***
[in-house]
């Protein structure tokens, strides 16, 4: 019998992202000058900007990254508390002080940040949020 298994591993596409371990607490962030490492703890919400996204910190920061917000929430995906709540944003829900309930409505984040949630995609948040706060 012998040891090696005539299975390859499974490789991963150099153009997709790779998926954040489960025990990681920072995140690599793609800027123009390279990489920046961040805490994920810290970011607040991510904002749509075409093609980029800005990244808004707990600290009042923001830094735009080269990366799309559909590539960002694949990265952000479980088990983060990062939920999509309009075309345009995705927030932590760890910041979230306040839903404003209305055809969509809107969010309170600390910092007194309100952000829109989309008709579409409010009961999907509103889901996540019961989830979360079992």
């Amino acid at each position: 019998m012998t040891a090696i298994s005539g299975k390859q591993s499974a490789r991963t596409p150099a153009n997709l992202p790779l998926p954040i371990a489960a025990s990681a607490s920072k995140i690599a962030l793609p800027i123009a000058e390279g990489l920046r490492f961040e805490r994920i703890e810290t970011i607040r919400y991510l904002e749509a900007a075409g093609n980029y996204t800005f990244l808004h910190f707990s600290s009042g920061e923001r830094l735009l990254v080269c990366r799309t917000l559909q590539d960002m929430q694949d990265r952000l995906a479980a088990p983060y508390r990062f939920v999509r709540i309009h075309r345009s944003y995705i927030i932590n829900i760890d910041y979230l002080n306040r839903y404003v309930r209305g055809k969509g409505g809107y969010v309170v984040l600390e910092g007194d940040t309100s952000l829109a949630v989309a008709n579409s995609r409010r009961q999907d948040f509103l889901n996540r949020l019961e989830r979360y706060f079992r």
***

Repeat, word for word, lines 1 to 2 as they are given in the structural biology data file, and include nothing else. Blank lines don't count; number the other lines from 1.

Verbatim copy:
[in-house]
């Protein structure tokens, strides 16, 4: 019998992202000058900007990254508390002080940040949020 298994591993596409371990607490962030490492703890919400996204910190920061917000929430995906709540944003829900309930409505984040949630995609948040706060 012998040891090696005539299975390859499974490789991963150099153009997709790779998926954040489960025990990681920072995140690599793609800027123009390279990489920046961040805490994920810290970011607040991510904002749509075409093609980029800005990244808004707990600290009042923001830094735009080269990366799309559909590539960002694949990265952000479980088990983060990062939920999509309009075309345009995705927030932590760890910041979230306040839903404003209305055809969509809107969010309170600390910092007194309100952000829109989309008709579409409010009961999907509103889901996540019961989830979360079992």